Saturday, December 16, 2023

The Holdovers

Saturdays are usually "Take Out the Trash" Day. Not today. This one is a gem, not to be tossed aside.

A Very Special After-School Special

Today's Lesson is the Battle Between the Cock-eyed and the Philistines.

Paul Hunnan (Paul Giamatti) is a "lifer" at the Barton Academy for boys. A former student of Barton, he is now an old, crusty professor of classics to the (as he describes them)"philistine" and "vulgarian" sons of the rich, privileged and selfish. The kids have been dumped at the Academy by their self-possessed parents, and although the Academy has a good pedigree, a lengthy history and tradition, and good educational standards, the students will be passed through, however meager their achievements and retention, given pressure from their rich donor parents. 
Except by Hunnan, who does not grade on the curve, but rather on reality, and calls them as he sees them, which, given a particular ocular deficit, one might think he is over-compensating. He's already by reprimanded by the Academy president—whom he had the indignity of teaching as a teen—that if he keeps failing the scions of Senators and Captains of Industry, he might be handed his papers. But, overly principled and disheartened by the lethargy and unscrupulousness of the times (which is 1970—you can tell because the film is in a blocky aspect ratio), he continues to grade as he sees fit, and takes comfort in his study of the past, where we were learning our lessons as a humanity. At least, we were learning. Now (as he will say later) "the world doesn't make sense anymore. I mean, it's on fire. The rich don't give a shit. Poor kids are cannon fodder. Integrity is a punch line. Trust is just a name on a bank."
But, he persists—he really has nowhere to go—casting cultured pearls before swine. The kids are dismissed by Academy staff as "rich and dumb"—not just by the faculty, but by the kitchen staff, as well—but they are necessary for the continuance of the Academy. And their employment.
What the kids think is readily dismissed, as they're just passing through, even if barely passing. It's merely one more hurdle of legacy before enjoying the ranks of privilege. But, their contempt is obvious, with Hunnan and his exacting standards, being singled out for particular ridicule. He can't be "gamed," so he's a "Nazi." In conversation with the Academy's cafeteria engineer, Mary Lamb (
Da'Vine Joy Randolph) about her late son—killed in Vietnam—he mentions that he taught her son one semester, calling him "very insightful," to which she responds "He hated you. Said you were a real asshole."
"Well, like I said." as he's heard it all before. "Sharp kid. Insightful." The kindest thing said about him is by one of the better students, Angus Tully (Dominic Sessa), who just says "That poor wall-eyed bastard."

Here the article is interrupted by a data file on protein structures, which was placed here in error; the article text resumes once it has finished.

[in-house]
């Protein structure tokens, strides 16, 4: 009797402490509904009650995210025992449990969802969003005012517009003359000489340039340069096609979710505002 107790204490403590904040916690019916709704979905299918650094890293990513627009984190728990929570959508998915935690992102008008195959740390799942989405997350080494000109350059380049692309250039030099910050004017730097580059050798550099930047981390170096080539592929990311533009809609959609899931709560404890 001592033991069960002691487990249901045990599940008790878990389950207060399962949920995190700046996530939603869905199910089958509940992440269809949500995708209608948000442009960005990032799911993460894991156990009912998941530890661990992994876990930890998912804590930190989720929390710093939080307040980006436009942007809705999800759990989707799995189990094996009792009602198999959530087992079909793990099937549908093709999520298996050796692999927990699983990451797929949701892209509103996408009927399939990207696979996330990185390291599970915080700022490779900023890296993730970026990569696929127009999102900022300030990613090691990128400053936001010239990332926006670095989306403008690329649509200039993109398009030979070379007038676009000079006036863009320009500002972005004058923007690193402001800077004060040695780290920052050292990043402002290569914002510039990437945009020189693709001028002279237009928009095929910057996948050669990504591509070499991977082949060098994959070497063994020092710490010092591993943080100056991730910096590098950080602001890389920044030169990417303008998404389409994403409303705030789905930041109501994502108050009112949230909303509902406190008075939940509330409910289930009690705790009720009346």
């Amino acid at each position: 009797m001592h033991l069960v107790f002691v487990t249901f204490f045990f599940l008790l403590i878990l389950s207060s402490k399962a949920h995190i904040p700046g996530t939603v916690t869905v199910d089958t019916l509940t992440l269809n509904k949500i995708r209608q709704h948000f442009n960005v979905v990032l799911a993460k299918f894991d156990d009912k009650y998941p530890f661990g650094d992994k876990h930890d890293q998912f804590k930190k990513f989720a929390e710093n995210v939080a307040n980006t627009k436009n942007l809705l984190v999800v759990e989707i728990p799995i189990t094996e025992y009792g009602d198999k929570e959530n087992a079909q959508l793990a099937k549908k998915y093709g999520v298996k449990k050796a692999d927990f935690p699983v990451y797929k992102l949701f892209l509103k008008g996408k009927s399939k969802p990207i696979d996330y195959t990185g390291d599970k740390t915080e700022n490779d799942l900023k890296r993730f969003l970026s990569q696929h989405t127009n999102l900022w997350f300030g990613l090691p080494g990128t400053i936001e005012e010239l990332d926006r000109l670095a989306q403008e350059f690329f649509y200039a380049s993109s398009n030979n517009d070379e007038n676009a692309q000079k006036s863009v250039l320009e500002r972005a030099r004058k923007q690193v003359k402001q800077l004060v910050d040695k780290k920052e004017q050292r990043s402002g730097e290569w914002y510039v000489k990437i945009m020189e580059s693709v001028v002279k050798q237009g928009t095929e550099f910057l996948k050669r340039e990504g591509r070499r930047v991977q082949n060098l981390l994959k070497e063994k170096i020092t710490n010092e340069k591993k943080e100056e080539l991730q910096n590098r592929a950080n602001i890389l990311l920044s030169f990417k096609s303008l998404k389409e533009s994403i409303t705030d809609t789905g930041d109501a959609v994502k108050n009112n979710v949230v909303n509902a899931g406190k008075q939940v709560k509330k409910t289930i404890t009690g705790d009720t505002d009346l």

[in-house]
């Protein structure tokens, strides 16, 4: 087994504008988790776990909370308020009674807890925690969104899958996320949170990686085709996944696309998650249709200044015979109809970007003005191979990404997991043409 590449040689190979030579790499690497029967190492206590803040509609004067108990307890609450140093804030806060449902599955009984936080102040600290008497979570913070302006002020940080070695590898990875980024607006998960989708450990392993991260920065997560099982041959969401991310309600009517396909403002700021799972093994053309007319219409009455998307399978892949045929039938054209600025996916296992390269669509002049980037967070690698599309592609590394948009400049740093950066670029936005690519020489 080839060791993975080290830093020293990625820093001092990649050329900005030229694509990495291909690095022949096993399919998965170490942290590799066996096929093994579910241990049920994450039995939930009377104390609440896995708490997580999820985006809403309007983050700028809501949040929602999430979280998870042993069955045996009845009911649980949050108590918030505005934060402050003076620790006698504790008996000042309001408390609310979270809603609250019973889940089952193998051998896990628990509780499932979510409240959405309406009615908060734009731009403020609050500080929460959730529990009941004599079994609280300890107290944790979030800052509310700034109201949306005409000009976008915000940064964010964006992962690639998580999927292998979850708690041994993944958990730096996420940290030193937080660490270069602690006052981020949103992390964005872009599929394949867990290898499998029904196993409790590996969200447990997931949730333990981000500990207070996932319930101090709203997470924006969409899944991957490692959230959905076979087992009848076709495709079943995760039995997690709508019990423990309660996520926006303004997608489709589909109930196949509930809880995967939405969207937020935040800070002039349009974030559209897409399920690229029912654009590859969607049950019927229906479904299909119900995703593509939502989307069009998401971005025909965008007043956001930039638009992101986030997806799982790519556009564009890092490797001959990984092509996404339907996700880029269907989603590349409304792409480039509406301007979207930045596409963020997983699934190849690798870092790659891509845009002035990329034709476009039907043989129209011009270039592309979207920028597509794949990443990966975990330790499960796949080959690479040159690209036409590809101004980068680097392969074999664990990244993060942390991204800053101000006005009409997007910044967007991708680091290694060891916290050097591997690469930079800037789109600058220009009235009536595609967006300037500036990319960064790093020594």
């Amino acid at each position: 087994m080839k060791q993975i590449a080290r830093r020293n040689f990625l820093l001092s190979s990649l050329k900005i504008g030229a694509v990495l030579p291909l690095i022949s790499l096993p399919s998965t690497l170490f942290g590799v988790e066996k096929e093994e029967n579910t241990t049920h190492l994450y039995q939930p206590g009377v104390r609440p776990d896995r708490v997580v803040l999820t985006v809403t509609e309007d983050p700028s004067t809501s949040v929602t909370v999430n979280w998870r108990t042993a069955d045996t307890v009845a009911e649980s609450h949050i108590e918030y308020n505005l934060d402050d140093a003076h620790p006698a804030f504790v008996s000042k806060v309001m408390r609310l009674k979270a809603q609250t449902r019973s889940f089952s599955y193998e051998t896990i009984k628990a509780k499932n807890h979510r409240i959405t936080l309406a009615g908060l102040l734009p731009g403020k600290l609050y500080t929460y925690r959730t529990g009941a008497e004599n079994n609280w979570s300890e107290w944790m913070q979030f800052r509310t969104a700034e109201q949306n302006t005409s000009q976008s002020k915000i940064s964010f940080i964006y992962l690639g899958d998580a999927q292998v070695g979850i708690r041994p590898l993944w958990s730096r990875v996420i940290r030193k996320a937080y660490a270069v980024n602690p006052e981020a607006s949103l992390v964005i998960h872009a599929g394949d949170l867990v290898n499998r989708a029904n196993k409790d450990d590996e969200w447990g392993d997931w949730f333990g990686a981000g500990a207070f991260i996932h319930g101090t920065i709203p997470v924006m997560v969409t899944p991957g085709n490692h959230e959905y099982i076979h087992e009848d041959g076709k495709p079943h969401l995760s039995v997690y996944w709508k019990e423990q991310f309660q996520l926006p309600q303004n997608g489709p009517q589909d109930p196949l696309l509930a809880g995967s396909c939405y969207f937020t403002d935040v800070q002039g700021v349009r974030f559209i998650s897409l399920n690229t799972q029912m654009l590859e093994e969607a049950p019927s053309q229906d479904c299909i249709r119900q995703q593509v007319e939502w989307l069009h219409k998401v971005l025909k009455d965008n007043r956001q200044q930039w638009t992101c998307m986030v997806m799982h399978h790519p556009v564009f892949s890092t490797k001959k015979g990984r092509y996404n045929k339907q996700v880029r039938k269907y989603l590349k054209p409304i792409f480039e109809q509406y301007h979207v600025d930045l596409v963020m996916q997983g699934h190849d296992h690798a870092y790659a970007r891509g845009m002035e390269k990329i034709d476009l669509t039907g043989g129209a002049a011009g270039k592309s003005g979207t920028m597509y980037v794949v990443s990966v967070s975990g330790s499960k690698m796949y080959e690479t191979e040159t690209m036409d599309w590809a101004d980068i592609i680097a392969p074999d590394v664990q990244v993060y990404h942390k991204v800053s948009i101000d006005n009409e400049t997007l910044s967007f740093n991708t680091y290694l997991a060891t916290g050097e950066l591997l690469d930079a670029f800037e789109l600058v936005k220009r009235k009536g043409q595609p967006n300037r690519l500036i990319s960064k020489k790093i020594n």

That "poor wall-eyed bastard" is going to have it even rougher with the coming holiday. Every year, some faculty drone is assigned to stay over at the Academy for "babysitting" the poor slob students who, for whatever reason, can't go home for Christmas and must stay on campus. It's the worst job in the world. The School's shut down, the heat turned off—everybody has to bunk in the infirmary which is still warm—and the meals (Mary's staying the holidays, too) are whatever's left because nobody's going to deliver anything until January. But, Hunnan is determined to make the burden productive, keeping the hapless students busy with studies and calisthenics. For the six, it's a Holiday in Hell.

As it is for Hunnan and Mary.
That's the set-up, which sounds vaguely familiar in a Scent of a Woman (American version) kind of way. But, The Holdovers is so far afield of that movie that they practically can't be compared. There will be some whittling down of the cast, leaving only one student—Tully—left behind, with Hunnan and Lamb. That nicely simplifies things and allows it to focus on the issues of those souls, with the to-be-expected sanding down of rough edges and the meshing of gears and sensibilities. Compromises are made to the point where three disparate people—make that four—are there for each other to sooth extremes and come to each other's aid. People change, but for the most remain the same to their cores.
It's a bit like comfort food, this movie, as so many of the films of Alexander Payne—working (as he did with Nebraska) from an original script not of his own devising—are. Sure, the characters are flawed, sometimes doing things that are inexplicable, but in the service of lessons learned and ruts overcome. And the director doesn't do anything fancy with cinematography, just puts the camera where it will do the most good, and appreciating the simplicity of something so basic as a sustained fade.
My Lambcast colleague, Howard Casner, had a nice little turn of phrase for it: "a feel-good movie that actually feels good." There are no discernible manipulations and hair-pin turns to reach the desired outcomes. It all feels organic and well-played, but not theatrical or melodramatic. Things evolve, naturally, bringing you to the point where you think that this is the way the world should work, even as the screenplay never compromises in its assertion that the world doesn't. And the trinity of actors—Giamatti (perpetually dickish and donnish), Randolph (who could have turned Octavia Spencer in the role, but stays underplayed and real) and Sessa (an air of suspicion rarely leaves his face)—spark off each other and generate a steady warmth without glowing about it.
It's a film of modest means and great decency. In all manners of the term.

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